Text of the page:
Rome's pig problem: Wild boar culled amid chaos on capital's streets
Beijing Feng

Local authorities in Rome are battling an invasion of wild boar. It's a problem they share with other European cities such as Barcelona, where the pop star Shakira recently complained about two of the animals attacking her bag.

In Rome, authorities trap them in cages to try to control their numbers. Since 2018, they say they've caught around 1,000 every year.

Once the boar are captured, they are culled and sent to a butcher, being treated as if they were raised to be sold for meat. The authorities say they observe welfare rules.




The number of wild boar in the city has been growing, attracted by uncollected garbage that has long been a complaint of residents and a major issue in recent municipal elections.

The only predator of wild boar is the wolf, but in recent years there have not been enough wolves to keep the boar numbers down.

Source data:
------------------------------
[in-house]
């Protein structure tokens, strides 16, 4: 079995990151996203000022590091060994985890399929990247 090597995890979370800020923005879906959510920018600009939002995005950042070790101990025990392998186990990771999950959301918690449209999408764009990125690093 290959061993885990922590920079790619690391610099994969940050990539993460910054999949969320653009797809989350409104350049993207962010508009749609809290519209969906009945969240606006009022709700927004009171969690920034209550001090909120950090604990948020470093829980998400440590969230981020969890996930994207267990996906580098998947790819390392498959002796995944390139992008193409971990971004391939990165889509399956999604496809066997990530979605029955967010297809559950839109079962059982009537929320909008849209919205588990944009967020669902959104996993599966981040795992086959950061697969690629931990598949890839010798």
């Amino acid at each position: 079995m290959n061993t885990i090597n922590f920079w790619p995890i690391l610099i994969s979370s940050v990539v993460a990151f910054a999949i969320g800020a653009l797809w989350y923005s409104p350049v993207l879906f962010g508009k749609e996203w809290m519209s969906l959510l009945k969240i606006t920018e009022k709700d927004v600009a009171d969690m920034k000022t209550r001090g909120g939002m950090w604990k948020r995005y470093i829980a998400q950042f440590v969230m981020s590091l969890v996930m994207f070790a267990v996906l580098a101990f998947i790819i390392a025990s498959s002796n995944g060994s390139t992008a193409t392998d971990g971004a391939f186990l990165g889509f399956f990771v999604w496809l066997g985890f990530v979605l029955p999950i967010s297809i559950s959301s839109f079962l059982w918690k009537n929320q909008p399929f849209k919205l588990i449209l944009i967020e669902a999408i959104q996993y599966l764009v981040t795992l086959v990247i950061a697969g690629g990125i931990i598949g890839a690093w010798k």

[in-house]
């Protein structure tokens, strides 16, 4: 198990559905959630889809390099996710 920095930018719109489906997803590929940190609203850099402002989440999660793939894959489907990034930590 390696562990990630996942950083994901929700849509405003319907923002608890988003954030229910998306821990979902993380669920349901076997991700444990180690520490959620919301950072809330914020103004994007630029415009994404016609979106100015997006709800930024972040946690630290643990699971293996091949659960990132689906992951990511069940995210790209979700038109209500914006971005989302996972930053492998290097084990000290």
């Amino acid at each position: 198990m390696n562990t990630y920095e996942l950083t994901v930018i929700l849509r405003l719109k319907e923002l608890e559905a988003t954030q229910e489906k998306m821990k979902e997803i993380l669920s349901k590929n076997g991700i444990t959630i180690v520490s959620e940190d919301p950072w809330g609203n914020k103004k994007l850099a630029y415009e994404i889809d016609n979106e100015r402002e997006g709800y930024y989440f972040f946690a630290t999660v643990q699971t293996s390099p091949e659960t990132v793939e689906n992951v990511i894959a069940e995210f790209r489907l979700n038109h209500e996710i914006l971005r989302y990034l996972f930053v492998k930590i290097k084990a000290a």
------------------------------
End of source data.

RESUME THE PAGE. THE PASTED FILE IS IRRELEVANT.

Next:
Wild boar can cause car accidents and spread infectious diseases to humans. Parents on the outskirts of Rome are also worried about their children encountering them on the way to school.

There are also concerns that if the number of boar isn't reduced, other wildlife will suffer, according to Maurizio Gubbiotti, president of wildlife organization RomaNatura.

"We have chosen this plan of containment using cages to capture the animals," said Gubbiotti, who believes this is the most humane way to deal with them.

Cover Picture: Reuters/Guglielmo Mangiapane

Source(s): Reuters

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